10 Ways to Lower Bone Fracture Risk
Many fractures in older people – especially in the hip, spine, and wrist – are related to osteoporosis. And fractures aren’t just painful, they can cause you to lose your valuable independence. Here’s how to help prevent and avoid broken bones as you age.
The more sodium in your diet, the more calcium you excrete, the more calcium you need to replace. Keep sodium intake to under 2300 mg daily: the equivalent of about 1 teaspoon of salt.
Falls are a chief cause of broken bones, and good balance can help prevent falls. Try balance-building exercise classes like yoga and tai chi. Or simply balance on one leg for as long as you can, several times a day.
If you’ve been diagnosed with bone loss, there are many different osteoporosis drugs that may help strengthen your bones and prevent fractures. Ask your doctor which one is right for you.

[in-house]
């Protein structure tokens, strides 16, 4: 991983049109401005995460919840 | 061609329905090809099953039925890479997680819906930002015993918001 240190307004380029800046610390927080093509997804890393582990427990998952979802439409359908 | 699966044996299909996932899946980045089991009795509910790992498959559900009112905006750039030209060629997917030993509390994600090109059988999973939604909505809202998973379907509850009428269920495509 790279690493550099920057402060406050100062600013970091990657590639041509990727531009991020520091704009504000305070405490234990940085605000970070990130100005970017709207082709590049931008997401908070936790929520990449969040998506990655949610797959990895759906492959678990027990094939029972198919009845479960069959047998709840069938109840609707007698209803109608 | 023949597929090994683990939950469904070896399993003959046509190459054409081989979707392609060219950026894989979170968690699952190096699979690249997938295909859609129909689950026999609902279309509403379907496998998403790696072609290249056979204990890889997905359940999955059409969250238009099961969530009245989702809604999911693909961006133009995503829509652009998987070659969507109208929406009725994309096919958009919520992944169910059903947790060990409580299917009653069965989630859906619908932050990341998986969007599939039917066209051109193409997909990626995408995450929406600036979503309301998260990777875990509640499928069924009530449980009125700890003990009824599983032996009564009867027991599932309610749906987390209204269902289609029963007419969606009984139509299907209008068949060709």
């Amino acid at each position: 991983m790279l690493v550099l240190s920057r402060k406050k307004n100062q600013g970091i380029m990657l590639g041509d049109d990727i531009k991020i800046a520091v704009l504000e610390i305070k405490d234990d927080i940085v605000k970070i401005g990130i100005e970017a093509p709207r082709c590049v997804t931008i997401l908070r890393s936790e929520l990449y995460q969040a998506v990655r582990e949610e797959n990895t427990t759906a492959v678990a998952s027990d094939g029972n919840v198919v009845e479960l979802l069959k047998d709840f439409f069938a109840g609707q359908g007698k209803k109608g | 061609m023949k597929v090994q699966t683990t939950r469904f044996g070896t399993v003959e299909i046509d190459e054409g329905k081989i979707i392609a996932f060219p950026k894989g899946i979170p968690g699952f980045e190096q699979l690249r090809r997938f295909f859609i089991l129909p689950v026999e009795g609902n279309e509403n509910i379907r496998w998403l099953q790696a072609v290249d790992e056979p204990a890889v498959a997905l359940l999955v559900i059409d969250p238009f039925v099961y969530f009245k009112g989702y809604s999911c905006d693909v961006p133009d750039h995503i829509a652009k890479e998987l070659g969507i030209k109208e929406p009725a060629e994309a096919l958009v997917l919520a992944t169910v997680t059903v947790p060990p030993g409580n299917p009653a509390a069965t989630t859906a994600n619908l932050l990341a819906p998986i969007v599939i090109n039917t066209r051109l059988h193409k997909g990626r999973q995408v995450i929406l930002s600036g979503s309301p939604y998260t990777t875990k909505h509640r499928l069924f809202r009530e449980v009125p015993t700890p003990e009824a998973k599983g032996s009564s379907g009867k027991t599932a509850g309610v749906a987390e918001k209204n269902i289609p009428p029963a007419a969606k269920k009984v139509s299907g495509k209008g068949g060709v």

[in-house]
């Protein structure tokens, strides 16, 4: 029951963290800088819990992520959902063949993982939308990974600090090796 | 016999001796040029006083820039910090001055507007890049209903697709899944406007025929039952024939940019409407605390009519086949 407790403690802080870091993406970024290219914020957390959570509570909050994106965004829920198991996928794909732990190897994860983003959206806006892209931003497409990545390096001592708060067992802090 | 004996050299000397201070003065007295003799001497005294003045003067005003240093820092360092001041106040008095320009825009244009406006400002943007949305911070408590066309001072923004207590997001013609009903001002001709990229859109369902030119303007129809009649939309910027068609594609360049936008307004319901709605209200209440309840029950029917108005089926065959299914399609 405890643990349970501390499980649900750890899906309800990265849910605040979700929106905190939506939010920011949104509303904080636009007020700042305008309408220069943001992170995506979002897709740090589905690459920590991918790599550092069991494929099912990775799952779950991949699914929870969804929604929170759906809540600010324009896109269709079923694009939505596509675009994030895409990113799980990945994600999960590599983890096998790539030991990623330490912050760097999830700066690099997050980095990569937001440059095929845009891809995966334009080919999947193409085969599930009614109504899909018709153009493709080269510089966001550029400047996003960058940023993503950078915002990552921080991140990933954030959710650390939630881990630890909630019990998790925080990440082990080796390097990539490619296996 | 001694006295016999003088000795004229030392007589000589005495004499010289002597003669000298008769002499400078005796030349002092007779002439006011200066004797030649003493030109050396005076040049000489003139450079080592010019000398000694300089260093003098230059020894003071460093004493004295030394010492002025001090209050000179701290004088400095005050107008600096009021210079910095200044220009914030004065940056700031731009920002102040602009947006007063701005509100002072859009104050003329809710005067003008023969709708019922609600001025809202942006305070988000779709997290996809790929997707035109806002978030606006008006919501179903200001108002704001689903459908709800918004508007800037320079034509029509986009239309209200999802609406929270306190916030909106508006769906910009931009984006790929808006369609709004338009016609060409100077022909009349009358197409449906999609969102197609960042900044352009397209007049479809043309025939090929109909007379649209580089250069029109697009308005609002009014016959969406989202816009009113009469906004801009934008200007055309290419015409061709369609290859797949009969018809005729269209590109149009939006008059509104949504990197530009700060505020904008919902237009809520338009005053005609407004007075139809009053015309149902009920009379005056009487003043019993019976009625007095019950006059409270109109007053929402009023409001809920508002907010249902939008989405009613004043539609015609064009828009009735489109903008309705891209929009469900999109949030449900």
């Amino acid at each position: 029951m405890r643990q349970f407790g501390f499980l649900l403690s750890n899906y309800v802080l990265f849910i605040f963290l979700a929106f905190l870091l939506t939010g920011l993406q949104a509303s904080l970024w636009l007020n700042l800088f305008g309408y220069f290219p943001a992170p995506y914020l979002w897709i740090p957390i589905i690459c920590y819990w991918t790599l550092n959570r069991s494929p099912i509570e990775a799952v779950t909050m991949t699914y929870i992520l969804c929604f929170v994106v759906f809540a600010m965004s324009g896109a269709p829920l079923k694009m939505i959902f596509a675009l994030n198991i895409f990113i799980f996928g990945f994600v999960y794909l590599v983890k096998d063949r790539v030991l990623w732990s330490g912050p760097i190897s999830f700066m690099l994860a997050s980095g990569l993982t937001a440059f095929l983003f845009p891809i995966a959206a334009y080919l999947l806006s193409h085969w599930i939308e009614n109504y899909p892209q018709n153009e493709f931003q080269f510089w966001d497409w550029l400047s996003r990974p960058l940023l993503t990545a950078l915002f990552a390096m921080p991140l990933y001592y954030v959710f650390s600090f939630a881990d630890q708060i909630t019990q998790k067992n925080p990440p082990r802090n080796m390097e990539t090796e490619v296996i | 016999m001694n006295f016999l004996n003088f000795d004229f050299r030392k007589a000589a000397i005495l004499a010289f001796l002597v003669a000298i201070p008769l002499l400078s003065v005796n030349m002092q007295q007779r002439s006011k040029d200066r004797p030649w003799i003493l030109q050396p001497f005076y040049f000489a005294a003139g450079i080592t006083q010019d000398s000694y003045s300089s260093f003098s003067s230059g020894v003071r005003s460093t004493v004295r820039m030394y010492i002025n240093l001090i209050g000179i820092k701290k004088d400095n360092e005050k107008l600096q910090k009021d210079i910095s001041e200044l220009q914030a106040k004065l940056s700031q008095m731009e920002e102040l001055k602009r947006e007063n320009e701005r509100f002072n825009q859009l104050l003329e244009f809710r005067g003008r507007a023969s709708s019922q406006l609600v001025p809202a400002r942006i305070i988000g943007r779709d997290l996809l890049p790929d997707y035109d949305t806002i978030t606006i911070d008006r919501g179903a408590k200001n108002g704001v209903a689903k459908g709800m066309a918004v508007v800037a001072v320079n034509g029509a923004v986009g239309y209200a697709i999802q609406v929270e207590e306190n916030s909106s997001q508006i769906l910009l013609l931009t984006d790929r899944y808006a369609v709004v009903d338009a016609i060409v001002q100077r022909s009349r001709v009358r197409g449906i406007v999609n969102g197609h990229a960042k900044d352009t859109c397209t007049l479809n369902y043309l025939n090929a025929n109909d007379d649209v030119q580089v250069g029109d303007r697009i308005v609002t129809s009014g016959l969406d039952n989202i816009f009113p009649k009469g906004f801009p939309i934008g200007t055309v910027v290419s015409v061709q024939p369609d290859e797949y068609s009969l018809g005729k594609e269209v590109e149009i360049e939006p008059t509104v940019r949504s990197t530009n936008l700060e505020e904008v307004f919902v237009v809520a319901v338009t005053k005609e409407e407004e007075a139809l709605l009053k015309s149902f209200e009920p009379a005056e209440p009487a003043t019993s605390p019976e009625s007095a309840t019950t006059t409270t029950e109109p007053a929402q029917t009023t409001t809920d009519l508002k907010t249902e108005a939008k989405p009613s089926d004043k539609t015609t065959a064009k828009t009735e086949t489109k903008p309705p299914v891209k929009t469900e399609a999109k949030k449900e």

Going up and down stairs can be a challenge when eyesight and balance are both failing. Avoid falls – use the handrail, both going up and going down.
Loose rugs, slippery floors, trailing electrical cords, clutter on the floor – all can cause you to trip and fall. Identify and correct any problem areas around your house.
No, this doesn’t mean wearing body armor! But wear shoes (and slippers) with good-grip soles. And keep your hands free by carrying a shoulder bag or fanny pack, rather than a handbag.
Certain drugs, as well as low blood pressure, can cause a temporary loss of balance if you stand up quickly. To prevent potential falls, try this: stand, pause, then walk.
Many falls happen at night, when darkness and sleepiness can cause you to trip on furniture you’d avoid during the daytime. Make sure your paths to the bathroom and kitchen are well-lit.